"You get a line and I'll get a pole, we'll go fishin'
in the crawdad hole" goes the old refrain and it is especially
applicable here ... believe it or not that's just about all you will need
to get started pier fishing.
Pier fishing, by its very nature, is a very laid back pastime not requiring
an expensive outlay in tackle. In fact the competitive approach,
revealed by those who believe that 'the more extensive your toys the greater
your joys' , is the very antithesis of pier fishing and strikes at the
heart of the 'day at the pier' experience.
Perhaps that is as it should be since the offering at most piers is
a rather limited selection of species and sizes compared to offshore
So what is it that continues to draw anglers to our piers year after
year if it isn't the spectacular catch rate? The 19th century American
naturalist and philosopher, Henry David Thoreau conjectured that 'most
men fish all their lives without realizing that it is not fish they
The popular bumper sticker - 'the worst day fishing beats the
best day working' is a more contemporary statement of the same
sentiment ... that there is much more to pier fishing than just catching
Piers are a way of temporarily escaping from our daily routines ...
and if the fish cooperate so much the better. Looking even more closely
though you might even find an angler who has his line in the water but
no bait on the hook ... guaranteeing an uninterrupted session of necessary
and restorative daydreaming.
So, with that in mind, let's get started by selecting the bare
minimum of tackle needed to proceed.
the beginning pier angler that would consist of a medium weight 7'
fiberglass rod with an inexpensive spinning reel - the 'sale' combos featured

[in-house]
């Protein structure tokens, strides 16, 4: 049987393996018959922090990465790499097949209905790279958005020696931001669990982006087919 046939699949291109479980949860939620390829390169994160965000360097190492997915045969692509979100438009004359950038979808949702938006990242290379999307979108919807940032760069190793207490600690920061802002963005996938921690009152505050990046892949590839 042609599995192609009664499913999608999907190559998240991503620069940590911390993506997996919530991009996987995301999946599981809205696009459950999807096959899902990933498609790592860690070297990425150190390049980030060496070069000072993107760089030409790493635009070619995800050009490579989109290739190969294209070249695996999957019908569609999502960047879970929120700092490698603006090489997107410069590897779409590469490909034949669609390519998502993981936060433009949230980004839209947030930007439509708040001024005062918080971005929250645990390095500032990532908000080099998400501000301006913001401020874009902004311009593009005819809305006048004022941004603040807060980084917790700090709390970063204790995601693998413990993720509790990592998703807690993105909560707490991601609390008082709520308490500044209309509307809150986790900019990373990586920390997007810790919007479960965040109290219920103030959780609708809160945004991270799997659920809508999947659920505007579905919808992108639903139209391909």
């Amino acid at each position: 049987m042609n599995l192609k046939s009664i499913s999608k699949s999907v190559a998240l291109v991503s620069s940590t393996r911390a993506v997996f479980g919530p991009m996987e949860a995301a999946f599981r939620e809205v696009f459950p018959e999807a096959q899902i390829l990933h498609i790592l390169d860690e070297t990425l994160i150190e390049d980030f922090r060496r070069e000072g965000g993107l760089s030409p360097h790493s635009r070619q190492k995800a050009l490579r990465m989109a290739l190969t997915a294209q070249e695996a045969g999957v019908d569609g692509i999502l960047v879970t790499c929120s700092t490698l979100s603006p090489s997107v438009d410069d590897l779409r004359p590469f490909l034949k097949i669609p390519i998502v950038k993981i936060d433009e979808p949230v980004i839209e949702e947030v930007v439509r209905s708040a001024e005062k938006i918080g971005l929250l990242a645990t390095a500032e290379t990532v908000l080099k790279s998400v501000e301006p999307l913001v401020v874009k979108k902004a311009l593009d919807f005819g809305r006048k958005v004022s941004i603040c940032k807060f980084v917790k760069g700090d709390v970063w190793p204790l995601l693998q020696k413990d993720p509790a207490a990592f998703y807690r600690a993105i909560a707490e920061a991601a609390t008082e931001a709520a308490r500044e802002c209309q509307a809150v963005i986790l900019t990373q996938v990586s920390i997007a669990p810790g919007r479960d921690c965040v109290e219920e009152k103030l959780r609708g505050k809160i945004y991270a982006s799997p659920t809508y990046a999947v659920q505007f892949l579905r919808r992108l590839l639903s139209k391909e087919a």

in most sporting good stores generally for around $30 - $35.
Pictured is the Shimano combo that I used for the 2002-2003 reef survey,
catching over 535 fish in 114 trips. Shimano makes a very reliable
low end product line for the beginning angler backed by terrific customer
Add to that 150 yards of 12-15 pound monofilament line, a couple
of packs of #4 or #6 pre-tied hooks and a handful of 1 ounce lead sinkers
and the basic setup is complete.
The next order of business is tying it all together. For
that begin with what is known as a hi-lo or surf leader by tying an overhand
loop in the business end of the fishing line to which you attach one of
the lead weights. Then tie another overhand loop about 1 foot
up from the weight and a second loop another foot further up. Moisten the
loop ends of 2 pre-tied leaders and slip one through each line loop pulling
Attach a small piece of bait to each hook and drop the line in the water
... either holding the pole by hand or propping it up against the railing.
It is a proven fact that most pier fish cluster directly below you around
and between the pilings so there is no need to learn to cast at this point.
That is all there is to it ... the rest is just simply
a refinement on the basic technique and can be learned from fellow anglers
or diligent internet searches.
It is a truism that what makes for a successful angler is simply time
on the water ... the more you fish the more you learn and the more productive
your subsequent fishing sessions will be. Rather than spoil that learning
experience by overloading you with abstract, arcane and unnecessary information
I will leave you to your own devices for the time being. Enjoy!
Various Goleta Pier habitats:
Inshore: Refers to area between the breakers and
the Angler Center. This is a sandy habitat that sees croaker, corbina,
surfperch, halibut, rays and small sharks. Best area for the beginning
Pilings: Goleta's pilings sport large colonies of mussel..
This natural food source attracts many different species some of which